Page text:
Abstract: How does the interaction between inequality and social mobility affect the choice of fiscal policy? I analyze this question in a model of democratic politics with imperfect tax enforcement, where the ability of individuals to evade taxes limits the amount of redistribution in the economy. Social mobility creates an insurance motive that increases voluntary compliance, favoring the tax enforcement process. In such a environment, redistributive pressures brought about by an increase in inequality are only implementable in highly mobile societies. On the contrary, when mobility is low, higher inequality reduces tax rates and redistribution. I empirically test this prediction with a panel of 26 countries for the period 1960-2012, using data on market and net inequality as measured by the Gini coefficients before and after taxes, and data on intergenerational income elasticity to measure social mobility. I find a strong positive relation between inequality and redistribution for countries with relatively high levels of social mobility: around 80% of an increase in pre-tax inequality is offset by higher redistribution. This effect dissipates in countries with low levels of mobility.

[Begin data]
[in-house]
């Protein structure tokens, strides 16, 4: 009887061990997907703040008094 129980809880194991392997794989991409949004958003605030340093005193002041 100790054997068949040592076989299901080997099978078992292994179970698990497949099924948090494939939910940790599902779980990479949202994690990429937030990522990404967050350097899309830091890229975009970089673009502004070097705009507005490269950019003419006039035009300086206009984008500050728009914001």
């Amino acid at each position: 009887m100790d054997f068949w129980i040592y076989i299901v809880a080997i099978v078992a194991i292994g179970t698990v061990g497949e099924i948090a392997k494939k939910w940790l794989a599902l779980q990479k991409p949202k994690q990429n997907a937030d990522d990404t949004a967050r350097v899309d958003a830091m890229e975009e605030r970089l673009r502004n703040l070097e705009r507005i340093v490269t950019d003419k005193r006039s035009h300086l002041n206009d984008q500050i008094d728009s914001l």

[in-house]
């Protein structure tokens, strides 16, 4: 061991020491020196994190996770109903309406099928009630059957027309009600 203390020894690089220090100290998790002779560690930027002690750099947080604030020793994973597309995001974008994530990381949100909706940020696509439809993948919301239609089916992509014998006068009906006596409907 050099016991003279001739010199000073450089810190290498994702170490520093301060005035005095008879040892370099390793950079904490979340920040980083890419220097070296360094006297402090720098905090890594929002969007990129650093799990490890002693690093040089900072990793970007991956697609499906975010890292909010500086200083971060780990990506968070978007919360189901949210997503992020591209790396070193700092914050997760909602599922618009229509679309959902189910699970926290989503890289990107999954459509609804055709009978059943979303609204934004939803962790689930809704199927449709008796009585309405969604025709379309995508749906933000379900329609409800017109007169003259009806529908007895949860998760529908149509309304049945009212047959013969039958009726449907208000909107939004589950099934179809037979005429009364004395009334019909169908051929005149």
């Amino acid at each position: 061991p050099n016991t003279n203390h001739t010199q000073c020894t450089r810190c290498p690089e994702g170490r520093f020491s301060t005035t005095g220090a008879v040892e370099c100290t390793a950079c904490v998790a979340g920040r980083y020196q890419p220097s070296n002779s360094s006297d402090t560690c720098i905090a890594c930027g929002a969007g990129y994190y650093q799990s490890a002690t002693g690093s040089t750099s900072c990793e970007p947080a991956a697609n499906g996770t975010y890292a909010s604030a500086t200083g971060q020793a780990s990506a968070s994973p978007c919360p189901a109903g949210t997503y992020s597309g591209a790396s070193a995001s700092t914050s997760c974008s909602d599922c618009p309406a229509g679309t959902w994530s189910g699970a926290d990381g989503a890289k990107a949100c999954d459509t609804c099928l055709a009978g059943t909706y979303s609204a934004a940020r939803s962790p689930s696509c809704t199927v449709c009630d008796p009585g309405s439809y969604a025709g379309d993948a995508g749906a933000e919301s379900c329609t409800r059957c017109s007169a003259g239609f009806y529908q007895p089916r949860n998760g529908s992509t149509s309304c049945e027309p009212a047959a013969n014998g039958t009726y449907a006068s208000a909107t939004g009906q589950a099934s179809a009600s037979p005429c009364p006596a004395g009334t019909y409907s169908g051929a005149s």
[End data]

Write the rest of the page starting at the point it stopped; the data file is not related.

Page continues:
Ignacio Campomanes is a doctorate student at the University of Navarra.